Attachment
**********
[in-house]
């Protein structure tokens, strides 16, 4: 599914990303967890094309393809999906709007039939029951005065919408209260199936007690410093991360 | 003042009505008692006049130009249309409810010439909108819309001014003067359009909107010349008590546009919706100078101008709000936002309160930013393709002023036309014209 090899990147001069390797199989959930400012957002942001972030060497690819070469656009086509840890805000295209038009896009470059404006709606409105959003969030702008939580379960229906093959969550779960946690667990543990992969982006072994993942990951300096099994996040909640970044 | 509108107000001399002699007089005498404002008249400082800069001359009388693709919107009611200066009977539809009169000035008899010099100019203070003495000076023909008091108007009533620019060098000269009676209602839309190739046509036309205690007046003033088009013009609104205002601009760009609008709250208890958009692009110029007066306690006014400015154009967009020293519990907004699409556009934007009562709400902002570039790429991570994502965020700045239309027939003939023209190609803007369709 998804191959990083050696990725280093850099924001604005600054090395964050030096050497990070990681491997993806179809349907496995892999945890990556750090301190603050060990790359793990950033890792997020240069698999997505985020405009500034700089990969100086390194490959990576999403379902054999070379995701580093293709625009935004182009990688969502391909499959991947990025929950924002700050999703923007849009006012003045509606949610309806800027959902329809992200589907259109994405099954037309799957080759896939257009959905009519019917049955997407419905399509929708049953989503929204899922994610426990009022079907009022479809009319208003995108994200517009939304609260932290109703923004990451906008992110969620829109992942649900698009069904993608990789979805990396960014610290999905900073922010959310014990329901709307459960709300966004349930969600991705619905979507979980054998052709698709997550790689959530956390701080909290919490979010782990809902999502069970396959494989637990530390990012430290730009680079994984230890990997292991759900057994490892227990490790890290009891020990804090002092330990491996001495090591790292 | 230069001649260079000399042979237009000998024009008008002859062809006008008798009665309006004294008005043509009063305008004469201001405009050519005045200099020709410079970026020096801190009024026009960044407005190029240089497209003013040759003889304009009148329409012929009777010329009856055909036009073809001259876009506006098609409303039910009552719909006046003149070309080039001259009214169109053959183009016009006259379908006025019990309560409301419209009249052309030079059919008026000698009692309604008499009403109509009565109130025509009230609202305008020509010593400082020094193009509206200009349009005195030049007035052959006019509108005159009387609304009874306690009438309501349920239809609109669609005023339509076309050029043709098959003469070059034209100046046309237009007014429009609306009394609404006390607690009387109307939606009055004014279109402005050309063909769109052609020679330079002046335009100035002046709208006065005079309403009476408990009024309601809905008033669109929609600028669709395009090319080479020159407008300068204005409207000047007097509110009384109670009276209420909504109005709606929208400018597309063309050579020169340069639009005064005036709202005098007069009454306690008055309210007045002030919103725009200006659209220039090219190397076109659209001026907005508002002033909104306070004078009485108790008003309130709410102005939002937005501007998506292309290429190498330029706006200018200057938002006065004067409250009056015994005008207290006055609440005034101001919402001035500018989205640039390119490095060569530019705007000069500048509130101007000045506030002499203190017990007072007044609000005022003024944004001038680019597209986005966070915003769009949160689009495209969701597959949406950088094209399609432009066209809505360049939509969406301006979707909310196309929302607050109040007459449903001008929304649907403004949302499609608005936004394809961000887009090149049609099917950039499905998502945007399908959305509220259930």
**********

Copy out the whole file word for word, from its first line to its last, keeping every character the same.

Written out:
[in-house]
């Protein structure tokens, strides 16, 4: 599914990303967890094309393809999906709007039939029951005065919408209260199936007690410093991360 | 003042009505008692006049130009249309409810010439909108819309001014003067359009909107010349008590546009919706100078101008709000936002309160930013393709002023036309014209 090899990147001069390797199989959930400012957002942001972030060497690819070469656009086509840890805000295209038009896009470059404006709606409105959003969030702008939580379960229906093959969550779960946690667990543990992969982006072994993942990951300096099994996040909640970044 | 509108107000001399002699007089005498404002008249400082800069001359009388693709919107009611200066009977539809009169000035008899010099100019203070003495000076023909008091108007009533620019060098000269009676209602839309190739046509036309205690007046003033088009013009609104205002601009760009609008709250208890958009692009110029007066306690006014400015154009967009020293519990907004699409556009934007009562709400902002570039790429991570994502965020700045239309027939003939023209190609803007369709 998804191959990083050696990725280093850099924001604005600054090395964050030096050497990070990681491997993806179809349907496995892999945890990556750090301190603050060990790359793990950033890792997020240069698999997505985020405009500034700089990969100086390194490959990576999403379902054999070379995701580093293709625009935004182009990688969502391909499959991947990025929950924002700050999703923007849009006012003045509606949610309806800027959902329809992200589907259109994405099954037309799957080759896939257009959905009519019917049955997407419905399509929708049953989503929204899922994610426990009022079907009022479809009319208003995108994200517009939304609260932290109703923004990451906008992110969620829109992942649900698009069904993608990789979805990396960014610290999905900073922010959310014990329901709307459960709300966004349930969600991705619905979507979980054998052709698709997550790689959530956390701080909290919490979010782990809902999502069970396959494989637990530390990012430290730009680079994984230890990997292991759900057994490892227990490790890290009891020990804090002092330990491996001495090591790292 | 230069001649260079000399042979237009000998024009008008002859062809006008008798009665309006004294008005043509009063305008004469201001405009050519005045200099020709410079970026020096801190009024026009960044407005190029240089497209003013040759003889304009009148329409012929009777010329009856055909036009073809001259876009506006098609409303039910009552719909006046003149070309080039001259009214169109053959183009016009006259379908006025019990309560409301419209009249052309030079059919008026000698009692309604008499009403109509009565109130025509009230609202305008020509010593400082020094193009509206200009349009005195030049007035052959006019509108005159009387609304009874306690009438309501349920239809609109669609005023339509076309050029043709098959003469070059034209100046046309237009007014429009609306009394609404006390607690009387109307939606009055004014279109402005050309063909769109052609020679330079002046335009100035002046709208006065005079309403009476408990009024309601809905008033669109929609600028669709395009090319080479020159407008300068204005409207000047007097509110009384109670009276209420909504109005709606929208400018597309063309050579020169340069639009005064005036709202005098007069009454306690008055309210007045002030919103725009200006659209220039090219190397076109659209001026907005508002002033909104306070004078009485108790008003309130709410102005939002937005501007998506292309290429190498330029706006200018200057938002006065004067409250009056015994005008207290006055609440005034101001919402001035500018989205640039390119490095060569530019705007000069500048509130101007000045506030002499203190017990007072007044609000005022003024944004001038680019597209986005966070915003769009949160689009495209969701597959949406950088094209399609432009066209809505360049939509969406301006979707909310196309929302607050109040007459449903001008929304649907403004949302499609608005936004394809961000887009090149049609099917950039499905998502945007399908959305509220259930």